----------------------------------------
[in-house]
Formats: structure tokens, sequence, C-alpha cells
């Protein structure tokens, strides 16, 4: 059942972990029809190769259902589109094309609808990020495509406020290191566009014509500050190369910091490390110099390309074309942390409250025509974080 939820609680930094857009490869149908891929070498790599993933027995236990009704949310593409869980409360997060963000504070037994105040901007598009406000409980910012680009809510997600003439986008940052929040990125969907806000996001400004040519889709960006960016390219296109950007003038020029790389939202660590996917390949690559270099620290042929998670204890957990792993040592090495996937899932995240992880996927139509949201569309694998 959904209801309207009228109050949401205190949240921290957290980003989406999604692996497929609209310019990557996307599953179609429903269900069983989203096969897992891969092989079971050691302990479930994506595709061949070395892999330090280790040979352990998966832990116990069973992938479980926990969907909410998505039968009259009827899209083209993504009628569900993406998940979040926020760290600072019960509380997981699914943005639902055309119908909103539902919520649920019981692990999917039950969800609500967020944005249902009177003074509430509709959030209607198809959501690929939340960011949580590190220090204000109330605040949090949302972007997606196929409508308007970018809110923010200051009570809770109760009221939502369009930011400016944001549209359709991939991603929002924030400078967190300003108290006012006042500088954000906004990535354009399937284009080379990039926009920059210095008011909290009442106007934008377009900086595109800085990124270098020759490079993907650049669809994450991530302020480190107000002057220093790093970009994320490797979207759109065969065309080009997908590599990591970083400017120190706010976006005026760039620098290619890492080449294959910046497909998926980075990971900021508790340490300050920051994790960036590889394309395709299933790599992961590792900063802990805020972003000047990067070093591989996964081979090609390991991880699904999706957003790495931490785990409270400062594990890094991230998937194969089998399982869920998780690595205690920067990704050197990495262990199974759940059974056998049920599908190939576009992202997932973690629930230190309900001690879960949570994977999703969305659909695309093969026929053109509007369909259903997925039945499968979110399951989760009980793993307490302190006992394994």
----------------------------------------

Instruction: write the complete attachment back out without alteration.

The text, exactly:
[in-house]
Formats: structure tokens, sequence, C-alpha cells
């Protein structure tokens, strides 16, 4: 059942972990029809190769259902589109094309609808990020495509406020290191566009014509500050190369910091490390110099390309074309942390409250025509974080 939820609680930094857009490869149908891929070498790599993933027995236990009704949310593409869980409360997060963000504070037994105040901007598009406000409980910012680009809510997600003439986008940052929040990125969907806000996001400004040519889709960006960016390219296109950007003038020029790389939202660590996917390949690559270099620290042929998670204890957990792993040592090495996937899932995240992880996927139509949201569309694998 959904209801309207009228109050949401205190949240921290957290980003989406999604692996497929609209310019990557996307599953179609429903269900069983989203096969897992891969092989079971050691302990479930994506595709061949070395892999330090280790040979352990998966832990116990069973992938479980926990969907909410998505039968009259009827899209083209993504009628569900993406998940979040926020760290600072019960509380997981699914943005639902055309119908909103539902919520649920019981692990999917039950969800609500967020944005249902009177003074509430509709959030209607198809959501690929939340960011949580590190220090204000109330605040949090949302972007997606196929409508308007970018809110923010200051009570809770109760009221939502369009930011400016944001549209359709991939991603929002924030400078967190300003108290006012006042500088954000906004990535354009399937284009080379990039926009920059210095008011909290009442106007934008377009900086595109800085990124270098020759490079993907650049669809994450991530302020480190107000002057220093790093970009994320490797979207759109065969065309080009997908590599990591970083400017120190706010976006005026760039620098290619890492080449294959910046497909998926980075990971900021508790340490300050920051994790960036590889394309395709299933790599992961590792900063802990805020972003000047990067070093591989996964081979090609390991991880699904999706957003790495931490785990409270400062594990890094991230998937194969089998399982869920998780690595205690920067990704050197990495262990199974759940059974056998049920599908190939576009992202997932973690629930230190309900001690879960949570994977999703969305659909695309093969026929053109509007369909259903997925039945499968979110399951989760009980793993307490302190006992394994």